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My friend and I were discussing the problem of investment properties; a residence owned by someone but not actually their primary residence (the problem being market inflation and reduction of available homes). We got into a debate about adding a hypothetical "This property must be your primary residence for x years or you get to pay an additional [punitively large sum of money] to the seller, this clause must also be in your sales contract, with the punitive sum being equally divisible amongst all previous owners of the house" clause to the sales contract. The idea came from the GNU GPL v3 software licenses that say "if you use this library, you have to make your source code available and also use GPL v3"; essentially trying to reduce the pool of available investment properties by individual contracts.

It seems like nearly anything can be added to a clause, but a good lawyer can or sympathetic judge can also nullify those clauses. That said, at face value could such a clause be included and reasonably enforced?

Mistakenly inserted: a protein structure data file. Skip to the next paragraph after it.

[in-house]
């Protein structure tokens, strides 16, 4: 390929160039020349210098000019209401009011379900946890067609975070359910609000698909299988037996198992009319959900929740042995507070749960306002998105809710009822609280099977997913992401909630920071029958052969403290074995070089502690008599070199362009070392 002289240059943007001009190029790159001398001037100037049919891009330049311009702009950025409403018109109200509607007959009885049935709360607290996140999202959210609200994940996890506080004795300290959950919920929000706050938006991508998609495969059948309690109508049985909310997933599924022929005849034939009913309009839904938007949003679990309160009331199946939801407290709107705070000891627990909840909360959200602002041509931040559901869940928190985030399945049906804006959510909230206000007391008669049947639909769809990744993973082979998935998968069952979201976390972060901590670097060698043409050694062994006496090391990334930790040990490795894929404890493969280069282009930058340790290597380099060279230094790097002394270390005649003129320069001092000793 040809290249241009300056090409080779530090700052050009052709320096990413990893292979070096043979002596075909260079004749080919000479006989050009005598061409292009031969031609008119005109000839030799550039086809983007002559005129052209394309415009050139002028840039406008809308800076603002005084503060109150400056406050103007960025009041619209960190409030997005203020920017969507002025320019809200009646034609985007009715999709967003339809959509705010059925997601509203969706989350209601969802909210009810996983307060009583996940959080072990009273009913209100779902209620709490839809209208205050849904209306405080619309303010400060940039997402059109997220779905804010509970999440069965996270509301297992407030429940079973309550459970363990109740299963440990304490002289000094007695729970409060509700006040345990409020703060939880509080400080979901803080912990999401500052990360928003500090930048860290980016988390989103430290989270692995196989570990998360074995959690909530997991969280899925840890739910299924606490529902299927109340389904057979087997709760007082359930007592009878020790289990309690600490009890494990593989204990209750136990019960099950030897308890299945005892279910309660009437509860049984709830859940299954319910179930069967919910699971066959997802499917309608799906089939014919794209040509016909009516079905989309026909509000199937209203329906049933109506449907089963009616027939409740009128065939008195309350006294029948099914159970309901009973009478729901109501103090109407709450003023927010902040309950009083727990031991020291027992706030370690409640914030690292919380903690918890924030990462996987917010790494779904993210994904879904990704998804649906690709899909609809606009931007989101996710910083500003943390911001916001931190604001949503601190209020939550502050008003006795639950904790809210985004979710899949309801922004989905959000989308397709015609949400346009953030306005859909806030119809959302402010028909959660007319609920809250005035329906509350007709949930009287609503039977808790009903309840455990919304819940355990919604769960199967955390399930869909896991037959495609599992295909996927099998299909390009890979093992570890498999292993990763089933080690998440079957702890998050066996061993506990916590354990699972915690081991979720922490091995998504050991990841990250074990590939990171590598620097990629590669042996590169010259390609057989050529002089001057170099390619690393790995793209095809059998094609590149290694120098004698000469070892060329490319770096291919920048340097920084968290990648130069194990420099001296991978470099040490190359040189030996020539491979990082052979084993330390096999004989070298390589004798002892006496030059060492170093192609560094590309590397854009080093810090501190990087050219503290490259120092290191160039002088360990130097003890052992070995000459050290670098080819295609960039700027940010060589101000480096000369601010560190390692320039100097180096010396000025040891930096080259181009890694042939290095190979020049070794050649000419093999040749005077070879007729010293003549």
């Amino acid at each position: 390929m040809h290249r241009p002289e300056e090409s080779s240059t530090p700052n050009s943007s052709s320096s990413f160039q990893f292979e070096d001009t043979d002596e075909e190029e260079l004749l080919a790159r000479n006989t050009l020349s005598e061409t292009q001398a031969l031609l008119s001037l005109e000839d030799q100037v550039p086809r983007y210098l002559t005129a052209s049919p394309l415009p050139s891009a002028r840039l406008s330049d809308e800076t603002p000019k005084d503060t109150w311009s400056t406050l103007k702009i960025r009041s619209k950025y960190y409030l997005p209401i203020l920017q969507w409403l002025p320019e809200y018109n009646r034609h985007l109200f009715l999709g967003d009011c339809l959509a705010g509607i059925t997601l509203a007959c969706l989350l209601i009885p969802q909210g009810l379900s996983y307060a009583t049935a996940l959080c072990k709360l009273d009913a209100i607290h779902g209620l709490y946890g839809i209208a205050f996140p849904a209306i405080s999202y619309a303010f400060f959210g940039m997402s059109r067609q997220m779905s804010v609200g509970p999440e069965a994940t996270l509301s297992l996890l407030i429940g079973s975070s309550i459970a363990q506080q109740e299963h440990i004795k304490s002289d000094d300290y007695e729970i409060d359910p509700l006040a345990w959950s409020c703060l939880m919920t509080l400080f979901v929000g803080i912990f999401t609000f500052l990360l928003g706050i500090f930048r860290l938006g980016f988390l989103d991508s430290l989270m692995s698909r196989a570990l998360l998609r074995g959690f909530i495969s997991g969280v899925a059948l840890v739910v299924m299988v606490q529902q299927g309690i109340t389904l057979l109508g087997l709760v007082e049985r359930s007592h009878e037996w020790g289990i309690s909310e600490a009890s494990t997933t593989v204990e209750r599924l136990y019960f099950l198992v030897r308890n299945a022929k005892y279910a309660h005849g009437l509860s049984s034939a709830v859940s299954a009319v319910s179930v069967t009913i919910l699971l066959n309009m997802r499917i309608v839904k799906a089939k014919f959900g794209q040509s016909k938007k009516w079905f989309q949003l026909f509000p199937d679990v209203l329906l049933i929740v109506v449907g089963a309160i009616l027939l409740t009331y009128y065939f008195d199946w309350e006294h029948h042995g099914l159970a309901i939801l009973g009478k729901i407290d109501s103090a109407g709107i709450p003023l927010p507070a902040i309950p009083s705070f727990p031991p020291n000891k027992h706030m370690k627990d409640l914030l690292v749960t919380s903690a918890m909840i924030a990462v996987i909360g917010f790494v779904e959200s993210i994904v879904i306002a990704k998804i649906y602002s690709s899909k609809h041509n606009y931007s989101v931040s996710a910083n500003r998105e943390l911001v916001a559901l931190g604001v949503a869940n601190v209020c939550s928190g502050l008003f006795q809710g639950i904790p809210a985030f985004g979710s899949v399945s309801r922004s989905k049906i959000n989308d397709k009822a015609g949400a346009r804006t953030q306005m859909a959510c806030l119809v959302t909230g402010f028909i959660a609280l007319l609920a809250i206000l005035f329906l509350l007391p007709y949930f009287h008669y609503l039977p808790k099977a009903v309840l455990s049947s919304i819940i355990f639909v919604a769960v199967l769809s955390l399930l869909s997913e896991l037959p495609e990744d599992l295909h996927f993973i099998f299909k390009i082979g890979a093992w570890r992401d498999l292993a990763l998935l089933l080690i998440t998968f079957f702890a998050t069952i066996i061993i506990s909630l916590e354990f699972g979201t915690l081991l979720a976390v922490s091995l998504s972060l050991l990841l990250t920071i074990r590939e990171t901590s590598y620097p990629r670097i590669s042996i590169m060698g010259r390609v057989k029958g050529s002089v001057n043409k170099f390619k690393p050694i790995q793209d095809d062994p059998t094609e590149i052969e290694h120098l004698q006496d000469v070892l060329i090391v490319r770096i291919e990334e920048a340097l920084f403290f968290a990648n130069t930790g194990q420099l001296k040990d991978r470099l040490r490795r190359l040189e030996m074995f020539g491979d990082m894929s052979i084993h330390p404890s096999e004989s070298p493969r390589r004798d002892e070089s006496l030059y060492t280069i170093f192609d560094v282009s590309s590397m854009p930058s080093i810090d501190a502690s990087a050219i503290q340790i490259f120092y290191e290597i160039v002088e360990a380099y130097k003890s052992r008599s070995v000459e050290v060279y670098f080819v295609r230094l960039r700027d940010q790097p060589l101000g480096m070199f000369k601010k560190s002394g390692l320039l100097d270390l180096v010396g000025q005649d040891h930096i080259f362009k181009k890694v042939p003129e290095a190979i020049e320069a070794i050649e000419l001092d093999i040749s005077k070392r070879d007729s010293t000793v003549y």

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  • One way to do this would be with a forgivable loan
    – jmoreno
    Commented Nov 20, 2023 at 23:43
  • Of course, GPL relies on the fact that you're licensing the code, not exactly selling.
    – ilkkachu
    Commented Nov 22, 2023 at 17:15
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    One thing to explore: this seeems roughly equivalent in mechanics to the odious clause of requiring HOA membership. So maybe look at how that is done. Commented Nov 22, 2023 at 20:38